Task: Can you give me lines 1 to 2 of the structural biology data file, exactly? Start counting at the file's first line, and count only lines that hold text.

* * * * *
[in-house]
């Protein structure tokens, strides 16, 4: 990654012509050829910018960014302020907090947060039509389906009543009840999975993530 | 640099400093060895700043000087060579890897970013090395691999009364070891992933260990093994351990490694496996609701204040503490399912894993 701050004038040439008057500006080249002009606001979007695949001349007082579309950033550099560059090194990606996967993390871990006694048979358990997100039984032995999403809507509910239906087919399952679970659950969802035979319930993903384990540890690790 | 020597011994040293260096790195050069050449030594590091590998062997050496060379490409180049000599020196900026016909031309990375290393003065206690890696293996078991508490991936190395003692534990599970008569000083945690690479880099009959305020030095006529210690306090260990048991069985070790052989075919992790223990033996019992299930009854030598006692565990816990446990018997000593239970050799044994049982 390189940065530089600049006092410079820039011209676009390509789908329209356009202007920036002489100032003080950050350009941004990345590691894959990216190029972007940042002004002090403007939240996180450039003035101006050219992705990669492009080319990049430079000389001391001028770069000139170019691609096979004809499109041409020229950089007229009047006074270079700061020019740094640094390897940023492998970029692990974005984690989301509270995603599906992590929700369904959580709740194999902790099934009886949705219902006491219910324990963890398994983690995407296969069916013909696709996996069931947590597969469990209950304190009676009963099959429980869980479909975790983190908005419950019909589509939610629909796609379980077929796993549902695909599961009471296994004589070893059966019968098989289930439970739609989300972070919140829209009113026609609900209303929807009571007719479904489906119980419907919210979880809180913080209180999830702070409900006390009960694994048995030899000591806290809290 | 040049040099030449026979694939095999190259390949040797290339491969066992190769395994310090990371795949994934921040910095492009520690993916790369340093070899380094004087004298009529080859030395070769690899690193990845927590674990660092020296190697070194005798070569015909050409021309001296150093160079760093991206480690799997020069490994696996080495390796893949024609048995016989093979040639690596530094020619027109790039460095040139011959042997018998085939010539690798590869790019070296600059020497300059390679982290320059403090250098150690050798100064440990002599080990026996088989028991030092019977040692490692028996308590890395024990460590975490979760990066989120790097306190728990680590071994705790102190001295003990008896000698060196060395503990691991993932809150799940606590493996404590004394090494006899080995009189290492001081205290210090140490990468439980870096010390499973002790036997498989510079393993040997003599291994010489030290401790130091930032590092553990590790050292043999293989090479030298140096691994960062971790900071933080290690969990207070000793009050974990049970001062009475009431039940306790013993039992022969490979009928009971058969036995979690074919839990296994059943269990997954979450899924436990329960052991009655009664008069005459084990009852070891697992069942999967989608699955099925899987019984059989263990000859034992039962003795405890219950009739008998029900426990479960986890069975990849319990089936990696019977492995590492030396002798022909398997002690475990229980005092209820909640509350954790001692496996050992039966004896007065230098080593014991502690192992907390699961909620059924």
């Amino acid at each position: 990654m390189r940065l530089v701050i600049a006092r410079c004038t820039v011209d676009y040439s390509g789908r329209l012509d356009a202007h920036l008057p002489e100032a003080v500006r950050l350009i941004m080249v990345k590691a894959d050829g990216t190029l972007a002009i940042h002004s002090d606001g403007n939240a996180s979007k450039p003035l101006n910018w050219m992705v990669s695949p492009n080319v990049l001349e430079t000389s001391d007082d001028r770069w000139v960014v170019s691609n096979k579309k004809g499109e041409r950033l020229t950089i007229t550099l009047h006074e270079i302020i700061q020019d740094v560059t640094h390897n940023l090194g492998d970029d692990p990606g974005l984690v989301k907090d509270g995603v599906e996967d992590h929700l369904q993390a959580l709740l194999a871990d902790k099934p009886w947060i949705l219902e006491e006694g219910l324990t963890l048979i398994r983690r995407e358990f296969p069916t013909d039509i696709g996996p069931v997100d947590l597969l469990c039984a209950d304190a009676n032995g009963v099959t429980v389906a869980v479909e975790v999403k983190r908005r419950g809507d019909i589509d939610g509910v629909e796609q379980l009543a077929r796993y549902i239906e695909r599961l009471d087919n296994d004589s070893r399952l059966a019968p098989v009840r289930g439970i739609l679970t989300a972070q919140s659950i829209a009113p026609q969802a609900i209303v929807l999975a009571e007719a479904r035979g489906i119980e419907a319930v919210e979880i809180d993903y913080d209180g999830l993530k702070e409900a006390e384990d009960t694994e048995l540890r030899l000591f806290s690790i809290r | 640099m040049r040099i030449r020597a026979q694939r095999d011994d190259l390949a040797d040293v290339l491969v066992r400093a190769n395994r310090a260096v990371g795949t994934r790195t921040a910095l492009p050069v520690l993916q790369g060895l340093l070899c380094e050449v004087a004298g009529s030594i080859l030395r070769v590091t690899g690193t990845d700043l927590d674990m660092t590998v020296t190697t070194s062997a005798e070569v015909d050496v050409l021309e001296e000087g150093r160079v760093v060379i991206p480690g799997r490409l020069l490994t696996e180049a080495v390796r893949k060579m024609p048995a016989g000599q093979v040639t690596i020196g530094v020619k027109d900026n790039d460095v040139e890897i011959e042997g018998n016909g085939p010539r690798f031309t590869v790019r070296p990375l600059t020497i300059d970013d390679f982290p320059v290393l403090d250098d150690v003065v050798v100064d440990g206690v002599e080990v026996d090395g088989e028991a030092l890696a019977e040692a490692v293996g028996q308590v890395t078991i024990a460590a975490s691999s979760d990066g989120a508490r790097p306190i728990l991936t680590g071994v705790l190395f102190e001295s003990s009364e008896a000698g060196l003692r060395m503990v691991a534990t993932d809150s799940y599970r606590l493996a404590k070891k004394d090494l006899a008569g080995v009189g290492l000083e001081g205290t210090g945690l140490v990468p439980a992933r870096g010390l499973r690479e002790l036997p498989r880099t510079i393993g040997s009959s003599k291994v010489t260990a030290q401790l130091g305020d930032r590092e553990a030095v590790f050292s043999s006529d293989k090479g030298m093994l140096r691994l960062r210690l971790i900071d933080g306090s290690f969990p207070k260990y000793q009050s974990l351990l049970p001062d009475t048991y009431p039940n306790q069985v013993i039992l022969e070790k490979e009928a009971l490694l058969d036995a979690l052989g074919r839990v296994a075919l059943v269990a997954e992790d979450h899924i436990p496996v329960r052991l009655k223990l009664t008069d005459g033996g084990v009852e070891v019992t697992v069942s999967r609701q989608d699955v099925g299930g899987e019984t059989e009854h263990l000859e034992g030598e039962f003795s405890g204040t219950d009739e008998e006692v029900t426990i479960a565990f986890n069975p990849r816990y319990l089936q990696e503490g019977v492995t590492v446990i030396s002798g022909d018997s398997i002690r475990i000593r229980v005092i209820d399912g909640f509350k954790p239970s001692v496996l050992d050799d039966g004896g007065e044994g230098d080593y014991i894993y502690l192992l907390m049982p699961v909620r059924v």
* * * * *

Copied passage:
[in-house]
């Protein structure tokens, strides 16, 4: 990654012509050829910018960014302020907090947060039509389906009543009840999975993530 | 640099400093060895700043000087060579890897970013090395691999009364070891992933260990093994351990490694496996609701204040503490399912894993 701050004038040439008057500006080249002009606001979007695949001349007082579309950033550099560059090194990606996967993390871990006694048979358990997100039984032995999403809507509910239906087919399952679970659950969802035979319930993903384990540890690790 | 020597011994040293260096790195050069050449030594590091590998062997050496060379490409180049000599020196900026016909031309990375290393003065206690890696293996078991508490991936190395003692534990599970008569000083945690690479880099009959305020030095006529210690306090260990048991069985070790052989075919992790223990033996019992299930009854030598006692565990816990446990018997000593239970050799044994049982 390189940065530089600049006092410079820039011209676009390509789908329209356009202007920036002489100032003080950050350009941004990345590691894959990216190029972007940042002004002090403007939240996180450039003035101006050219992705990669492009080319990049430079000389001391001028770069000139170019691609096979004809499109041409020229950089007229009047006074270079700061020019740094640094390897940023492998970029692990974005984690989301509270995603599906992590929700369904959580709740194999902790099934009886949705219902006491219910324990963890398994983690995407296969069916013909696709996996069931947590597969469990209950304190009676009963099959429980869980479909975790983190908005419950019909589509939610629909796609379980077929796993549902695909599961009471296994004589070893059966019968098989289930439970739609989300972070919140829209009113026609609900209303929807009571007719479904489906119980419907919210979880809180913080209180999830702070409900006390009960694994048995030899000591806290809290 | 040049040099030449026979694939095999190259390949040797290339491969066992190769395994310090990371795949994934921040910095492009520690993916790369340093070899380094004087004298009529080859030395070769690899690193990845927590674990660092020296190697070194005798070569015909050409021309001296150093160079760093991206480690799997020069490994696996080495390796893949024609048995016989093979040639690596530094020619027109790039460095040139011959042997018998085939010539690798590869790019070296600059020497300059390679982290320059403090250098150690050798100064440990002599080990026996088989028991030092019977040692490692028996308590890395024990460590975490979760990066989120790097306190728990680590071994705790102190001295003990008896000698060196060395503990691991993932809150799940606590493996404590004394090494006899080995009189290492001081205290210090140490990468439980870096010390499973002790036997498989510079393993040997003599291994010489030290401790130091930032590092553990590790050292043999293989090479030298140096691994960062971790900071933080290690969990207070000793009050974990049970001062009475009431039940306790013993039992022969490979009928009971058969036995979690074919839990296994059943269990997954979450899924436990329960052991009655009664008069005459084990009852070891697992069942999967989608699955099925899987019984059989263990000859034992039962003795405890219950009739008998029900426990479960986890069975990849319990089936990696019977492995590492030396002798022909398997002690475990229980005092209820909640509350954790001692496996050992039966004896007065230098080593014991502690192992907390699961909620059924």